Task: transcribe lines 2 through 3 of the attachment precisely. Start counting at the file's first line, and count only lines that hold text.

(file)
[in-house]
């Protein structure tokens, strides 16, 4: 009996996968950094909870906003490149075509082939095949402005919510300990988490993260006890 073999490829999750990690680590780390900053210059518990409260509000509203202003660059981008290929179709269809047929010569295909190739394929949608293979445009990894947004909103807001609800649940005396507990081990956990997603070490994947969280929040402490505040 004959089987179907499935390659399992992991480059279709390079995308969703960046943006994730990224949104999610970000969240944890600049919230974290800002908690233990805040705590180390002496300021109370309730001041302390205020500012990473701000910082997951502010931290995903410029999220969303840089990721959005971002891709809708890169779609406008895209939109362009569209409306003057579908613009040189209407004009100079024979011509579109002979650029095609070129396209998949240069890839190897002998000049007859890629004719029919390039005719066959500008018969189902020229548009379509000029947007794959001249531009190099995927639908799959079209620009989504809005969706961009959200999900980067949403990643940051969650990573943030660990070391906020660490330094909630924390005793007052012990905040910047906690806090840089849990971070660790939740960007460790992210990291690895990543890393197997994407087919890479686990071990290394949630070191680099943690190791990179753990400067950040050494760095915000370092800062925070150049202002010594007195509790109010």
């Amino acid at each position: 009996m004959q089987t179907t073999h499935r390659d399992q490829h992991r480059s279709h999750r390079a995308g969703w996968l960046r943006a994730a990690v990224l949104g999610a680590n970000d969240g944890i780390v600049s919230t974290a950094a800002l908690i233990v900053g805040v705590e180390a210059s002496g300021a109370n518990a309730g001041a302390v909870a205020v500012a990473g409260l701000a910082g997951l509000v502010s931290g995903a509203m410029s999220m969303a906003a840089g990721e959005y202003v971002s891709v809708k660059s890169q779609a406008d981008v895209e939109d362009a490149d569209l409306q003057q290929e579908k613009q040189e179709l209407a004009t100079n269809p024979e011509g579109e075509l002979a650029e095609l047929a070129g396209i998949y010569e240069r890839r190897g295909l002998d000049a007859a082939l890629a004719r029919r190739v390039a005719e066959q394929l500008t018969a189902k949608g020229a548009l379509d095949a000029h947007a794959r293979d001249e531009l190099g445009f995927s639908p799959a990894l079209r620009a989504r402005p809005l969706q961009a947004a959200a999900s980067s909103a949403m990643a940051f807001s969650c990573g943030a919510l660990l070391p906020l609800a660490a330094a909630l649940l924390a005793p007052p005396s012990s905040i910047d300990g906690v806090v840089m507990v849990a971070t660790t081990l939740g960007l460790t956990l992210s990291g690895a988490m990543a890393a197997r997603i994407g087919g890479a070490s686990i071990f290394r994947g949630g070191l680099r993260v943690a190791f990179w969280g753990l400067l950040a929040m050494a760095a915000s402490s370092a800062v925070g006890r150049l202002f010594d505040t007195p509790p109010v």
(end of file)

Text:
């Protein structure tokens, strides 16, 4: 009996996968950094909870906003490149075509082939095949402005919510300990988490993260006890 073999490829999750990690680590780390900053210059518990409260509000509203202003660059981008290929179709269809047929010569295909190739394929949608293979445009990894947004909103807001609800649940005396507990081990956990997603070490994947969280929040402490505040 004959089987179907499935390659399992992991480059279709390079995308969703960046943006994730990224949104999610970000969240944890600049919230974290800002908690233990805040705590180390002496300021109370309730001041302390205020500012990473701000910082997951502010931290995903410029999220969303840089990721959005971002891709809708890169779609406008895209939109362009569209409306003057579908613009040189209407004009100079024979011509579109002979650029095609070129396209998949240069890839190897002998000049007859890629004719029919390039005719066959500008018969189902020229548009379509000029947007794959001249531009190099995927639908799959079209620009989504809005969706961009959200999900980067949403990643940051969650990573943030660990070391906020660490330094909630924390005793007052012990905040910047906690806090840089849990971070660790939740960007460790992210990291690895990543890393197997994407087919890479686990071990290394949630070191680099943690190791990179753990400067950040050494760095915000370092800062925070150049202002010594007195509790109010």
């Amino acid at each position: 009996m004959q089987t179907t073999h499935r390659d399992q490829h992991r480059s279709h999750r390079a995308g969703w996968l960046r943006a994730a990690v990224l949104g999610a680590n970000d969240g944890i780390v600049s919230t974290a950094a800002l908690i233990v900053g805040v705590e180390a210059s002496g300021a109370n518990a309730g001041a302390v909870a205020v500012a990473g409260l701000a910082g997951l509000v502010s931290g995903a509203m410029s999220m969303a906003a840089g990721e959005y202003v971002s891709v809708k660059s890169q779609a406008d981008v895209e939109d362009a490149d569209l409306q003057q290929e579908k613009q040189e179709l209407a004009t100079n269809p024979e011509g579109e075509l002979a650029e095609l047929a070129g396209i998949y010569e240069r890839r190897g295909l002998d000049a007859a082939l890629a004719r029919r190739v390039a005719e066959q394929l500008t018969a189902k949608g020229a548009l379509d095949a000029h947007a794959r293979d001249e531009l190099g445009f995927s639908p799959a990894l079209r620009a989504r402005p809005l969706q961009a947004a959200a999900s980067s909103a949403m990643a940051f807001s969650c990573g943030a919510l660990l070391p906020l609800a660490a330094a909630l649940l924390a005793p007052p005396s012990s905040i910047d300990g906690v806090v840089m507990v849990a971070t660790t081990l939740g960007l460790t956990l992210s990291g690895a988490m990543a890393a197997r997603i994407g087919g890479a070490s686990i071990f290394r994947g949630g070191l680099r993260v943690a190791f990179w969280g753990l400067l950040a929040m050494a760095a915000s402490s370092a800062v925070g006890r150049l202002f010594d505040t007195p509790p109010v």